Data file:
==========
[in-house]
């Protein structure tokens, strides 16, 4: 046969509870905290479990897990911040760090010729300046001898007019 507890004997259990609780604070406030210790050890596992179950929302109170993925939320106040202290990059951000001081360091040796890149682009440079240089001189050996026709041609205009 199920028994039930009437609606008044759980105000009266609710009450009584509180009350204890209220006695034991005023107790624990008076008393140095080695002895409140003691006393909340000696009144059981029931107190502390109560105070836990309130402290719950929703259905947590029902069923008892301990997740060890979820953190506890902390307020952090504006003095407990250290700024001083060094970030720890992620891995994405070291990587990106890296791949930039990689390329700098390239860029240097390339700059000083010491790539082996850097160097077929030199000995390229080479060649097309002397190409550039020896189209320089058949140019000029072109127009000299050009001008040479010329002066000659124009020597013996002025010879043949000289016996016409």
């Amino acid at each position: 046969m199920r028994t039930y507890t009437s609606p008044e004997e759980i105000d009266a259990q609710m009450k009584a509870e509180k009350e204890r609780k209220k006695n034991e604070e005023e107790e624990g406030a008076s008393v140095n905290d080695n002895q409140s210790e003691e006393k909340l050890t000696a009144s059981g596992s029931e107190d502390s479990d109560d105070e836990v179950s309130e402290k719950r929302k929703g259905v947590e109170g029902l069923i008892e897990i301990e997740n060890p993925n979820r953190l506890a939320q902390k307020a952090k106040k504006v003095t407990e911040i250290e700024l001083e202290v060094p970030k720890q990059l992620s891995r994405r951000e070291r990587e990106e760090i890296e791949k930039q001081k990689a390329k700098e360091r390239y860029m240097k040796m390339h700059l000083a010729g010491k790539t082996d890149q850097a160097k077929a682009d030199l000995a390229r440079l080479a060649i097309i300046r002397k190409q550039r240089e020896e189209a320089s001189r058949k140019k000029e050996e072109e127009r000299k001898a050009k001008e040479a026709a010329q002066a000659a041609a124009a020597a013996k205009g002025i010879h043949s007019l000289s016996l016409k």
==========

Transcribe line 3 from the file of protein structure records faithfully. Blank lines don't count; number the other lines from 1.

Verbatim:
């Amino acid at each position: 046969m199920r028994t039930y507890t009437s609606p008044e004997e759980i105000d009266a259990q609710m009450k009584a509870e509180k009350e204890r609780k209220k006695n034991e604070e005023e107790e624990g406030a008076s008393v140095n905290d080695n002895q409140s210790e003691e006393k909340l050890t000696a009144s059981g596992s029931e107190d502390s479990d109560d105070e836990v179950s309130e402290k719950r929302k929703g259905v947590e109170g029902l069923i008892e897990i301990e997740n060890p993925n979820r953190l506890a939320q902390k307020a952090k106040k504006v003095t407990e911040i250290e700024l001083e202290v060094p970030k720890q990059l992620s891995r994405r951000e070291r990587e990106e760090i890296e791949k930039q001081k990689a390329k700098e360091r390239y860029m240097k040796m390339h700059l000083a010729g010491k790539t082996d890149q850097a160097k077929a682009d030199l000995a390229r440079l080479a060649i097309i300046r002397k190409q550039r240089e020896e189209a320089s001189r058949k140019k000029e050996e072109e127009r000299k001898a050009k001008e040479a026709a010329q002066a000659a041609a124009a020597a013996k205009g002025i010879h043949s007019l000289s016996l016409k």